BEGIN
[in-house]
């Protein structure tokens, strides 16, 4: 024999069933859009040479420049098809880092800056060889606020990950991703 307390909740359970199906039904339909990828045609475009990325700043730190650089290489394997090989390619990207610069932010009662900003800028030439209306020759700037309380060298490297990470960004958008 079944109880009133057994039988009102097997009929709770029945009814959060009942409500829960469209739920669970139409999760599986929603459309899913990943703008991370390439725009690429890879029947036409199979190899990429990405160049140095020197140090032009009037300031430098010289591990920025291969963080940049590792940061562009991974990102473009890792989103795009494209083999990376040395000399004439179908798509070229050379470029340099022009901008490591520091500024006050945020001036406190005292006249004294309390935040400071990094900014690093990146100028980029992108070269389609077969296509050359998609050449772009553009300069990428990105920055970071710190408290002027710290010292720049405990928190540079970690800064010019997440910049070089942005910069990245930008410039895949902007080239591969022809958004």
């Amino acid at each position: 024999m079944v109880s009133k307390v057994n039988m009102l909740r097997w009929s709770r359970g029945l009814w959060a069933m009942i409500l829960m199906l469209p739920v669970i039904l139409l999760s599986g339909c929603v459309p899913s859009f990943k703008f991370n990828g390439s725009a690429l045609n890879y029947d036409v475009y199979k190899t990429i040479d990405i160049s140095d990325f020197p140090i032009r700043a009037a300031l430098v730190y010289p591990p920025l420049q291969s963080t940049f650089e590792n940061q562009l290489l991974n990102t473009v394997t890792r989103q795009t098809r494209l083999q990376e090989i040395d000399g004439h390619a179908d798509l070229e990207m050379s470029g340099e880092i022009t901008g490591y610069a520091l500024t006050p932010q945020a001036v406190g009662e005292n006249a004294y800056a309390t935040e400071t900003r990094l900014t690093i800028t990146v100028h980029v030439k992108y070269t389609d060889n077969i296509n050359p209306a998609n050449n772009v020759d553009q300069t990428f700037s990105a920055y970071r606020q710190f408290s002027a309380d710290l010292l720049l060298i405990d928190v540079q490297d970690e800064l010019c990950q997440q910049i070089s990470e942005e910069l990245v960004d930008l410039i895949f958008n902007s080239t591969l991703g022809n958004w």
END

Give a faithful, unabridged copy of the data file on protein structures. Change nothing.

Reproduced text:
[in-house]
């Protein structure tokens, strides 16, 4: 024999069933859009040479420049098809880092800056060889606020990950991703 307390909740359970199906039904339909990828045609475009990325700043730190650089290489394997090989390619990207610069932010009662900003800028030439209306020759700037309380060298490297990470960004958008 079944109880009133057994039988009102097997009929709770029945009814959060009942409500829960469209739920669970139409999760599986929603459309899913990943703008991370390439725009690429890879029947036409199979190899990429990405160049140095020197140090032009009037300031430098010289591990920025291969963080940049590792940061562009991974990102473009890792989103795009494209083999990376040395000399004439179908798509070229050379470029340099022009901008490591520091500024006050945020001036406190005292006249004294309390935040400071990094900014690093990146100028980029992108070269389609077969296509050359998609050449772009553009300069990428990105920055970071710190408290002027710290010292720049405990928190540079970690800064010019997440910049070089942005910069990245930008410039895949902007080239591969022809958004």
């Amino acid at each position: 024999m079944v109880s009133k307390v057994n039988m009102l909740r097997w009929s709770r359970g029945l009814w959060a069933m009942i409500l829960m199906l469209p739920v669970i039904l139409l999760s599986g339909c929603v459309p899913s859009f990943k703008f991370n990828g390439s725009a690429l045609n890879y029947d036409v475009y199979k190899t990429i040479d990405i160049s140095d990325f020197p140090i032009r700043a009037a300031l430098v730190y010289p591990p920025l420049q291969s963080t940049f650089e590792n940061q562009l290489l991974n990102t473009v394997t890792r989103q795009t098809r494209l083999q990376e090989i040395d000399g004439h390619a179908d798509l070229e990207m050379s470029g340099e880092i022009t901008g490591y610069a520091l500024t006050p932010q945020a001036v406190g009662e005292n006249a004294y800056a309390t935040e400071t900003r990094l900014t690093i800028t990146v100028h980029v030439k992108y070269t389609d060889n077969i296509n050359p209306a998609n050449n772009v020759d553009q300069t990428f700037s990105a920055y970071r606020q710190f408290s002027a309380d710290l010292l720049l060298i405990d928190v540079q490297d970690e800064l010019c990950q997440q910049i070089s990470e942005e910069l990245v960004d930008l410039i895949f958008n902007s080239t591969l991703g022809n958004w």